YUKON – A $20,000 grant in support of science, technology, engineering and mathematics (STEM) education has been awarded to Canadian Valley Technology Center.
The grant is courtesy of Midship Pipeline, a Houston-based energy company and subsidiary of Cheniere Energy, Inc., which plans to soon build a $1 billion, 200-mile natural gas pipeline across eight counties in central and southern Oklahoma.
The funds will pay for equipment purchases in Pre-Engineering programs at CV Tech’s Cowan and Chickasha campuses. CV Tech is one of eight selected schools along the planned pipeline’s route that will benefit from grant funding.
CV Tech Superintendent Dr. Gayla Lutts said the funding demonstrates the company’s desire to truly be partners with communities located near the proposed project.
“We are so appreciative of Midship’s willingness to share resources with schools located near the natural gas pipeline project,” Lutts said. “The funding will greatly enhance education opportunities for our students.”
Included among CV Tech’s planned purchases with the funding is a desktop wind tunnel and an industrial foam cutter that will enhance education within the aerospace engineering component of the Chickasha Pre-Engineering program.
The Cowan Campus program will benefit from the purchase of an advanced 3D printer. The Evo Additive Manufacturing Center is a product that debuted at the January 2018 International Consumer Electronics Show in Las Vegas.
The printer allows for control of temperature and processing speed and features a touch screen control panel and trademark heated chamber and integrated filament drying system. The Evo can manufacture 40 materials, including, of course, plastic, metal, carbon fiber-reinforced nylon and polycarbonate.
CV Tech Assistant Superintendent Chuck Hood said the printer will particularly help high school seniors as they seek to complete a capstone project before graduation.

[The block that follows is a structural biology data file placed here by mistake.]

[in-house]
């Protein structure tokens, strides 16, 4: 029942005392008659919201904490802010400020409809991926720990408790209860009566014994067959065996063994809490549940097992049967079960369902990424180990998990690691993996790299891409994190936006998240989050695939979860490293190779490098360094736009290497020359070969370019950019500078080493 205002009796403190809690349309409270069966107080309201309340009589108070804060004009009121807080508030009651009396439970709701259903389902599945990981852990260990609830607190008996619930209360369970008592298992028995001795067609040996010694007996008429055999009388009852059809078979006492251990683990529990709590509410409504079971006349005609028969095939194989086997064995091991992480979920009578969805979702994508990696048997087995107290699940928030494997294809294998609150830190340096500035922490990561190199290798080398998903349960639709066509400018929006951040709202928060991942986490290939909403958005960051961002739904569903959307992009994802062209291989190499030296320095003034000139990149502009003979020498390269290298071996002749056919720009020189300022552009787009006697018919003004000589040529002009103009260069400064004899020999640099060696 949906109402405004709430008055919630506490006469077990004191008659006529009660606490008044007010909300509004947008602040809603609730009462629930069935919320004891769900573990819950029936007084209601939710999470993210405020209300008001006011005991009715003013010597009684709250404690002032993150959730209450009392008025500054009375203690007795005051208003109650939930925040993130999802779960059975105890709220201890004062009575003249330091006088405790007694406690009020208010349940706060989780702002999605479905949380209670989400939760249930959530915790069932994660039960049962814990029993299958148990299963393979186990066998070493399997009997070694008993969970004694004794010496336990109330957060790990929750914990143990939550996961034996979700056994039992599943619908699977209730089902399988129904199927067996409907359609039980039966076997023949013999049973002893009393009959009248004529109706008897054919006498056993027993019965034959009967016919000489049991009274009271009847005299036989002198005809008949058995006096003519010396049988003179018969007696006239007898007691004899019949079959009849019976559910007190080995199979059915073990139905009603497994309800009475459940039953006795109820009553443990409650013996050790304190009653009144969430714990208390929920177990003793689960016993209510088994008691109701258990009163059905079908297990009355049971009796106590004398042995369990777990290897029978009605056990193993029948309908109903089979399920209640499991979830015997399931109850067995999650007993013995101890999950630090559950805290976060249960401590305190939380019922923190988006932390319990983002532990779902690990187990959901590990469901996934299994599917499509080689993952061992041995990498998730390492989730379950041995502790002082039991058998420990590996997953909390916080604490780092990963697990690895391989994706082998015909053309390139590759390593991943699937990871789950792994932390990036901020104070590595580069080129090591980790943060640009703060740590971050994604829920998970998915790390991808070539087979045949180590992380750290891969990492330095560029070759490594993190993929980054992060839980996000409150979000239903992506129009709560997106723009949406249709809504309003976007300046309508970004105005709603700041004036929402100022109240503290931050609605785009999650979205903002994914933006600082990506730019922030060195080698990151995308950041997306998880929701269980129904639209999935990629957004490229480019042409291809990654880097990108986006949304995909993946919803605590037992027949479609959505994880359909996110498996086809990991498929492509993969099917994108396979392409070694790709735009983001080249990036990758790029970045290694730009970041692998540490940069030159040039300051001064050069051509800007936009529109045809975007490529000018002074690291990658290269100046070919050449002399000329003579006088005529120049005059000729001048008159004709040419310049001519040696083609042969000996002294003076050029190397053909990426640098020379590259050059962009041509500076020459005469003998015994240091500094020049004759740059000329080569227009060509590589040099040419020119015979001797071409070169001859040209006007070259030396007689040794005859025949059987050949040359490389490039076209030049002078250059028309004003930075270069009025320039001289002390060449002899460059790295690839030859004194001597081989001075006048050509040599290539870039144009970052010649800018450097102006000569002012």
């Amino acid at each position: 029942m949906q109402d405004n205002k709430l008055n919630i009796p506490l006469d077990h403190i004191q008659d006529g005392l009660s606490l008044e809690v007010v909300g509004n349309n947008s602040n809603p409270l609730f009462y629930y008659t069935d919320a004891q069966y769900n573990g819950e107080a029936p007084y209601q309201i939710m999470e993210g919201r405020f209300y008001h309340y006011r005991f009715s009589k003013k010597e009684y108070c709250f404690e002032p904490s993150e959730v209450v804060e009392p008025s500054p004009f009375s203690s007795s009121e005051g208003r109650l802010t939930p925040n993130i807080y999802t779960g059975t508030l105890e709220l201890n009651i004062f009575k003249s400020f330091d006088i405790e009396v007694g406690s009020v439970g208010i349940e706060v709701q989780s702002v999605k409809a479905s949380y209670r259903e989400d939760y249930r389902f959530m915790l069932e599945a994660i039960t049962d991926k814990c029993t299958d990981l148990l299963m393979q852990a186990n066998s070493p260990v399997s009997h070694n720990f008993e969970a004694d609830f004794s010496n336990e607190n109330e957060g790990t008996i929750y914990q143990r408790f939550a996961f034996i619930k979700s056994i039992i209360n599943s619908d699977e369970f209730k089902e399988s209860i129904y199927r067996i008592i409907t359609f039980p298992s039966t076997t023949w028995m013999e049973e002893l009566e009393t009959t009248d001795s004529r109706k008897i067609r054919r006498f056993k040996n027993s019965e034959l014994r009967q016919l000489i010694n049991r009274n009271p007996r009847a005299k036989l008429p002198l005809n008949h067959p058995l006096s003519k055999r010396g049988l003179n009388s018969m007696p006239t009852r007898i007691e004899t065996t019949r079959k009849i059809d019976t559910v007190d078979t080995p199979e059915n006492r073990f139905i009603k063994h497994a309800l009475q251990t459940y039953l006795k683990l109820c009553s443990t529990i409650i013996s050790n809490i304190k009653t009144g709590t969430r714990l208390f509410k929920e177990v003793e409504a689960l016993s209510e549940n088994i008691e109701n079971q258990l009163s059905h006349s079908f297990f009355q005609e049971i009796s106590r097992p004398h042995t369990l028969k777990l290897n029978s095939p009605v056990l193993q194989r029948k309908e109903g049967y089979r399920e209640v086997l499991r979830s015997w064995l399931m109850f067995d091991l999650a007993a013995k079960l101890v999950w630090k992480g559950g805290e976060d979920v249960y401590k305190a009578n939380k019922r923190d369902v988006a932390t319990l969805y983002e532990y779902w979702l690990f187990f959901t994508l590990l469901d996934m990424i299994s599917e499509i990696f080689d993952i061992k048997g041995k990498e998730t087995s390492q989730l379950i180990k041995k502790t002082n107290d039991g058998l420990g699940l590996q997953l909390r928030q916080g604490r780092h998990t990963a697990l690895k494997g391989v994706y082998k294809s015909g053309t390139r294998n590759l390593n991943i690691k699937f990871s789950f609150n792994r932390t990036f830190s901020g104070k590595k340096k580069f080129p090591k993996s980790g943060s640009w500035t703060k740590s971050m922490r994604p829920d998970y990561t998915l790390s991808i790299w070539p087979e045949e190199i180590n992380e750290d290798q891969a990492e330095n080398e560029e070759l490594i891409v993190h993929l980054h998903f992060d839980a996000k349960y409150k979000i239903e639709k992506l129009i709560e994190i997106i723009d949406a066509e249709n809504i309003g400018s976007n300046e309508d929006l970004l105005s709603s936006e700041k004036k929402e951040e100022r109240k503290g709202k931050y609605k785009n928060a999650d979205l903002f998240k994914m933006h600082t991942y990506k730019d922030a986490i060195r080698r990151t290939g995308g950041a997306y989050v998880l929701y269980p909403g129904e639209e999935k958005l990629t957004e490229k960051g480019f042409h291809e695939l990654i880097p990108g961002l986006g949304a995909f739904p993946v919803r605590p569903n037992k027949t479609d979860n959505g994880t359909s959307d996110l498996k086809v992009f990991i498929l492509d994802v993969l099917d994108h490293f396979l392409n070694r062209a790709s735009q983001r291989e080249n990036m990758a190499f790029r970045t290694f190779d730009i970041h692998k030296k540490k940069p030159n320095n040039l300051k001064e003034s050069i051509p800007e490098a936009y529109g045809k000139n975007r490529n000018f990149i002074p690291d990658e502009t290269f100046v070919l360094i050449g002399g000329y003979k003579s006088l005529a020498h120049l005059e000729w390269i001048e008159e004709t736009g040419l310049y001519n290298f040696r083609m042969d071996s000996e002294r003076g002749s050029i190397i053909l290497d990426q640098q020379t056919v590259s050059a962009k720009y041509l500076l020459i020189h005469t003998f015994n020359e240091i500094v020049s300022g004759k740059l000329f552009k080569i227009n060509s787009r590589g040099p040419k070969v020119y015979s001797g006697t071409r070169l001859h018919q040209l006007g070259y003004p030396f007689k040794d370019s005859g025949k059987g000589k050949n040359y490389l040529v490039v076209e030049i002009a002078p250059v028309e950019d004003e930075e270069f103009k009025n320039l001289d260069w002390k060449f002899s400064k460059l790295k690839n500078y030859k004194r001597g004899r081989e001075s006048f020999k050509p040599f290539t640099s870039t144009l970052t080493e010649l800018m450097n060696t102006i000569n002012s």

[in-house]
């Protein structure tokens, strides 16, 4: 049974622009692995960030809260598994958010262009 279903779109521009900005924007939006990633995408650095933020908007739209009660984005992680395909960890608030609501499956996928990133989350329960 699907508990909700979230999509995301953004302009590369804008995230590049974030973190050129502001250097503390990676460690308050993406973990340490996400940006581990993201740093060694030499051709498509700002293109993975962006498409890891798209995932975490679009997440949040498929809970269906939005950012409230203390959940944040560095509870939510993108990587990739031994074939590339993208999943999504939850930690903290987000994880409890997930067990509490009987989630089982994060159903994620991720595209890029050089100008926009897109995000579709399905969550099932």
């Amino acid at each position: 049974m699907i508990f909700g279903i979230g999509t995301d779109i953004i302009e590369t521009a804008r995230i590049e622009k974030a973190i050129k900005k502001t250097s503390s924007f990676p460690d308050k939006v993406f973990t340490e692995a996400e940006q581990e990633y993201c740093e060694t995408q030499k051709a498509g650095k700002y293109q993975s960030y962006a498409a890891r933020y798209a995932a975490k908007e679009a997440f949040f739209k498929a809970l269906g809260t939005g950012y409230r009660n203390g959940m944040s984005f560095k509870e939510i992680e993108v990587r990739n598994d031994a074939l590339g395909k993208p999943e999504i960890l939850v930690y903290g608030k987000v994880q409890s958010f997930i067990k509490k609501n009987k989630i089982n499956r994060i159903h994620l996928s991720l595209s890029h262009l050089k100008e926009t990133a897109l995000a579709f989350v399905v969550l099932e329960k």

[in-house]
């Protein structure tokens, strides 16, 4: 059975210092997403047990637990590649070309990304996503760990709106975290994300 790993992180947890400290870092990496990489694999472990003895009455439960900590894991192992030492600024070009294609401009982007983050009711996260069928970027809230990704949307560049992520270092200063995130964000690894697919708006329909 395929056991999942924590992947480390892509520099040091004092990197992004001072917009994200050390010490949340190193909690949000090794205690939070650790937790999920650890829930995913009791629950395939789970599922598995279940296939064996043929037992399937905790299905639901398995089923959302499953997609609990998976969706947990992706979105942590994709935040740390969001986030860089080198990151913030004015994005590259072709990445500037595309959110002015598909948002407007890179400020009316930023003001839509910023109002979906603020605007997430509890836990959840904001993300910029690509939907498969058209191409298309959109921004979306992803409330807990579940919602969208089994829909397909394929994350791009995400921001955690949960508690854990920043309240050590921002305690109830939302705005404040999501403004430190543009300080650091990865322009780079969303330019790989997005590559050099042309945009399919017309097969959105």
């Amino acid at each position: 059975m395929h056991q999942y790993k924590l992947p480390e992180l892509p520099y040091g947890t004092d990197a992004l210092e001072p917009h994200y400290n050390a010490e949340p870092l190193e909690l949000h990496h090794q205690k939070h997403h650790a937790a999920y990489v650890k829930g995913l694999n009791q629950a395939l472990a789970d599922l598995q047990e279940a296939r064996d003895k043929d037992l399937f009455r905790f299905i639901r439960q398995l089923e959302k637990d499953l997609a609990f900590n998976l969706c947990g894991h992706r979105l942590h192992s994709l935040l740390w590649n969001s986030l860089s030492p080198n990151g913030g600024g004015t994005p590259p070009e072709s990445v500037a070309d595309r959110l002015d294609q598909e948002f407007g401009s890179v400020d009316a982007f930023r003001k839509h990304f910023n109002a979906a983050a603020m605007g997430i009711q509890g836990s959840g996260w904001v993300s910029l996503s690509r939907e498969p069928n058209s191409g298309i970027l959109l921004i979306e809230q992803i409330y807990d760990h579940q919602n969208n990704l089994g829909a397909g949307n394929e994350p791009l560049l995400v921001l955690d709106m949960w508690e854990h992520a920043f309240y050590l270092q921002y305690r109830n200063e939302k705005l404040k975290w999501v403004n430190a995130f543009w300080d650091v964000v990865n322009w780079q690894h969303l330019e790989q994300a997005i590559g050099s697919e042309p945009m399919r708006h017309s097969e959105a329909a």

Hood said the projects were chosen for funding, because they match Midship’s community engagement goals to improve access to STEM education in its areas of operation.
Midship’s planned 36-inch natural gas pipeline will connect new gas production from the emerging STACK and SCOOP fields in the Anadarko Basin in Oklahoma to the nation’s interstate pipeline system.
The proposed pipeline will originate in southeastern Kingfisher County to a lateral line near Okarche. Its track will continue near El Reno in Canadian County and then southeasterly through Grady, Garvin, Stephens, Carter, Johnson and Bryan counties. The pipeline terminates near Bennington, a town of nearly 350 people located 22 miles east of Durant and about 12 miles north of the Texas state line.
Eventually, much of the gas will be cooled and liquefied for easier transportation to overseas markets, Midship officials said. Liquefied natural gas (LNG) is non-toxic, non-flammable and its volume shrinks 600 times, according to information supplied by the U.S. Department of Energy.
The pipeline is expected to create 1,300 jobs during peak construction and up to 15 permanent jobs for pipeline operations and maintenance.
Cheniere Energy became the first company to ship LNG in 2016 from a commercial facility in the contiguous United States and has since shipped over 400 tankers of LNG to more than two dozen countries on five continents, according to Midship officials. U.S. Department of Energy data shows the U.S. is the world’s largest producer of natural gas.
Information supplied by Midship Pipeline estimates the company will pay upwards of $200 million in property taxes in the first 10 years of operation as a result of this planned pipeline. A number of energy companies have committed to pipeline usage, including Devon Energy Corp., Marathon Oil Corp., Cimarex Energy and Gulfport Corp.